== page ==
Courtesy Eureka Springs A&P Commission
Inspiration awaits in delightful Eureka Springs
LOCATION | Eureka Springs is located in the northwest corner of Arkansas. Driving on a coach, it’s approximately one hour from the Fayetteville/Bentonville area; one hour from Branson, Missouri; and a little over three hours from Little Rock, the state capital.
SIZE | Eureka Springs has a population of approximately 2,300.
— Golden era and art —
Eureka Springs is home to more than 350 working artists, building its reputation as one of America’s top art destinations. Eureka Springs’ growing arts district makes a great destination for the art enthusiast. With no big-box stores or malls, the shops and galleries offer guests shopping opportunities not found anyplace else. The entire downtown area is listed on the National Register of Historic Places, making Eureka Springs one of the last remaining Victorian-era cities in the nation. The town is bordered by scenic rivers and lakes and surrounded by the Ozark Mountains.
— Acting out your faith —
The New Great Passion Play begins its 46th year in 2012. This reenactment of Jesus’ life during his last week on earth is performed from May through October every year. From Jesus’ arrival in Jerusalem through the Resurrection, the New Great Passion Play has more than 250 actors and live animals. Along with the play, groups can enjoy the Bible Museum, which offers a guided tour of more than 100 bibles from around the world.
Bank groups can also enjoy an amazing collection of religious art in the Sacred Arts Center and a tour through the Living Bible Stories, where costumed actors portray poignant Bible stories. And before the play, don’t miss dinner and a gospel show at the Top of the Mountain Dinner Theatre.
Thorncrown Chapel is a creation of world-renowned architect E. Fay Jones. The chapel, atop a forested Ozark mountain on more than 100 tons of native stone and colored flagstone, is 48 feet tall and features 425 windows and more than 6,000 square feet of glass. The building was named one of the top architectural achievements of the 20th century by the American Institute of Architecture and was recently named one of the finest religious spaces in the world.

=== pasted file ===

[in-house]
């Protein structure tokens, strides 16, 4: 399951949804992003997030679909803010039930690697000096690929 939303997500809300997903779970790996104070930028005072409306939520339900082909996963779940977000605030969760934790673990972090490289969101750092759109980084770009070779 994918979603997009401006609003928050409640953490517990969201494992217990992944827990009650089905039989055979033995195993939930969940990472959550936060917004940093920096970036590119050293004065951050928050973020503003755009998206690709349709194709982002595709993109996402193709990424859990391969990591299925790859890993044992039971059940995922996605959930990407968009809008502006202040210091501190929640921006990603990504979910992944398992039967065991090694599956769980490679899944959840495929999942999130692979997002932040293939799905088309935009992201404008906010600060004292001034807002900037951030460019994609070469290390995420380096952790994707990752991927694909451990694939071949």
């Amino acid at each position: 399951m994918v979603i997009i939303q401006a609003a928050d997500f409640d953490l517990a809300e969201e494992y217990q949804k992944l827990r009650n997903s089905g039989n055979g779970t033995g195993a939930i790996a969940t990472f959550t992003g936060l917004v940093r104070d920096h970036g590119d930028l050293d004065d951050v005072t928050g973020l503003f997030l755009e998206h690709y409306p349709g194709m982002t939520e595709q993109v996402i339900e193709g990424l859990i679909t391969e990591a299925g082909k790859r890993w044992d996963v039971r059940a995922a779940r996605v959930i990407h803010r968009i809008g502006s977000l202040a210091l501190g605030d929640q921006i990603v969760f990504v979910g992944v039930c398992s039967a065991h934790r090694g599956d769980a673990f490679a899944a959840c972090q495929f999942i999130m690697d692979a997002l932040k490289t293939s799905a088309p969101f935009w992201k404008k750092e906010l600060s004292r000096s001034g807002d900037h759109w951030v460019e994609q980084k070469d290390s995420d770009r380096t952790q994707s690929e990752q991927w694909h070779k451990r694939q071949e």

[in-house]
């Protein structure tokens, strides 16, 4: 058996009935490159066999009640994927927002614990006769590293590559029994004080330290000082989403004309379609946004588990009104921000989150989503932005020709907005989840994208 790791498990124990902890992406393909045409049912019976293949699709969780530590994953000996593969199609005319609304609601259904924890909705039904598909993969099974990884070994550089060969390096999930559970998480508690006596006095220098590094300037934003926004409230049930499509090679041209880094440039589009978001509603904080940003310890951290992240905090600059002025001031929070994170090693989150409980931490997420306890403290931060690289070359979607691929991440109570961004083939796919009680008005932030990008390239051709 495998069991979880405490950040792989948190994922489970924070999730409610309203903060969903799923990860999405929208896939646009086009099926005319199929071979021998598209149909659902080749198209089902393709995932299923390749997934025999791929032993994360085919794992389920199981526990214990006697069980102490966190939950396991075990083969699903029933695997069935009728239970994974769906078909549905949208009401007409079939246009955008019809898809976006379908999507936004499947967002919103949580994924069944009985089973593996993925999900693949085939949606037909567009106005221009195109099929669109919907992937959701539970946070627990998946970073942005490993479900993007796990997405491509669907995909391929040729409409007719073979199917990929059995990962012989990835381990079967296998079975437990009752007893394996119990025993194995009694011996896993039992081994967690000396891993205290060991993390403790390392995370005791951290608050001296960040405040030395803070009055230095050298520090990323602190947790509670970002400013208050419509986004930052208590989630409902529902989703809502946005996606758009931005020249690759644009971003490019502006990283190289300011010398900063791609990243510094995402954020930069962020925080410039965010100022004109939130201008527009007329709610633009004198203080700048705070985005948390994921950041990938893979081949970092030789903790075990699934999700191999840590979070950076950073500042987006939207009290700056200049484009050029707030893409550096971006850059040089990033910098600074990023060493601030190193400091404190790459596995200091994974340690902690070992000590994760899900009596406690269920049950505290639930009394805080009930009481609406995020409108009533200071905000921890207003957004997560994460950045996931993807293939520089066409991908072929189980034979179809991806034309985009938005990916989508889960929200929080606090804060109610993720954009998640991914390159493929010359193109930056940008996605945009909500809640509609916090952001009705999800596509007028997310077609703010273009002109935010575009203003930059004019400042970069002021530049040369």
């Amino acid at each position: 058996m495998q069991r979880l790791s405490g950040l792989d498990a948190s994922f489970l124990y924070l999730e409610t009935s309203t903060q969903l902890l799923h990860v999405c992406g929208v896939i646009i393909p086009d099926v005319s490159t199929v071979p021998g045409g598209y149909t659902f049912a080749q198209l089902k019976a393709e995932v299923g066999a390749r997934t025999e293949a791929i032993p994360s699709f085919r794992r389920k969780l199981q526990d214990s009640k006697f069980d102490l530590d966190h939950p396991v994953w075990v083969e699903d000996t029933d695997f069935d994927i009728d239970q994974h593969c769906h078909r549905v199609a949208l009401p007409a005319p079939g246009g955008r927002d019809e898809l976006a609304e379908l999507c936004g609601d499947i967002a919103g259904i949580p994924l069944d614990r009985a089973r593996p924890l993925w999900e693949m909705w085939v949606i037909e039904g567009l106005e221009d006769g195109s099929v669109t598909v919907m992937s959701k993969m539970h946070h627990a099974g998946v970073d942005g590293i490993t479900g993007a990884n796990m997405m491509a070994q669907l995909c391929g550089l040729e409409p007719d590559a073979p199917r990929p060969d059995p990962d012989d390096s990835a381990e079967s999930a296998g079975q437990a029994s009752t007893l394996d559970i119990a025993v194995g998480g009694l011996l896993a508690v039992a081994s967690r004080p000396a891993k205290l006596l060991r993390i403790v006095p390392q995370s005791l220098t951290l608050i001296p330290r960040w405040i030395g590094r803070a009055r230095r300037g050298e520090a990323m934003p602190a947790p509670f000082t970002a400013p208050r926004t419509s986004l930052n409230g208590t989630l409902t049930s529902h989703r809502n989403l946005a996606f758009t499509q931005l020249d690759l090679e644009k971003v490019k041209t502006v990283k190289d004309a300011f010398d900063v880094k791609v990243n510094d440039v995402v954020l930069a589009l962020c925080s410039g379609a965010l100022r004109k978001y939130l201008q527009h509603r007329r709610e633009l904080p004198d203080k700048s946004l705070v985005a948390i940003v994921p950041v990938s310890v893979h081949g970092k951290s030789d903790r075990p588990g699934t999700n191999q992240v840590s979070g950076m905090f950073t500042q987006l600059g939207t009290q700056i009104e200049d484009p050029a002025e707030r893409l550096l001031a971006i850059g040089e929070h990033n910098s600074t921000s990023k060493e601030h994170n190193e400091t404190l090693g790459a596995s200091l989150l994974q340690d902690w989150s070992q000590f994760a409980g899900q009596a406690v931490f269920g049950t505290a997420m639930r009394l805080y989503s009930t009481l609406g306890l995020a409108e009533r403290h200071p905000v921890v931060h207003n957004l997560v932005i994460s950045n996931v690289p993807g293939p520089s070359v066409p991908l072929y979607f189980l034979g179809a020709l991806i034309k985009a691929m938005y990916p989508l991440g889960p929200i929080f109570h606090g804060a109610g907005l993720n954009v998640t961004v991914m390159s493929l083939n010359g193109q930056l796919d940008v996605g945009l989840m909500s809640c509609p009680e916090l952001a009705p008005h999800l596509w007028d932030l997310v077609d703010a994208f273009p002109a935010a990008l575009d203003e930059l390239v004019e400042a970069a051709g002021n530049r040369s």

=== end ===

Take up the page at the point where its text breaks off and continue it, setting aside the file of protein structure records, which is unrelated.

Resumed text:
— King cake and folk art —
Eureka Springs has a parade almost every month of the year.
The Mardi Gras Festival begins with the King’s Day party in early January. It is followed in February by the Hooker and Jokers Ball, the Coronation Masquerade Ball, the parade, the Champagne Jazz Brunch, the Arti Gras Artist’s Showcase, the Second Line Pub Krawl and, finally, on Fat Tuesday, the King Cake Ball and Dinner.
The month of May is dedicated to the May Festival of the Arts, where art in all its forms is featured with dozens of exhibits, receptions, workshops and demonstrations. The celebration kicks off on the first Saturday with the ARTragious parade and continues with evening gallery strolls downtown honoring local and regional artists. On the third Friday night of May, the annual White Street Studio Walk takes place. Historic White Street is the working address of several local artists who welcome the public into homes and studios to view their latest works.
Enjoy Opera in the Ozarks at Inspiration Point in June and July. This training program and festival, affiliated with the National Federation of Music Clubs, has earned the reputation of being a prominent training program for singers pursuing careers in opera.
Eureka Springs plays host to an array of automobile shows during the year. From classic street rods to Corvettes, Ferraris, Volkswagens, Mustangs, Miatas and Mini Coopers, every club gets its own parade. The annual Antique Automobile Festival, the second weekend of September, includes a local cast of costumed characters who reenact the Eureka Springs bank robbery of 1922.
The longest-running folk festival in one location in the United States, the Original Ozark Folk Festival happens during the last weekend of October. Named one of the American Bus Association’s Top 100 Events, the festival offers music, crafts, the Folk Festival Queen contest and, of course, a parade.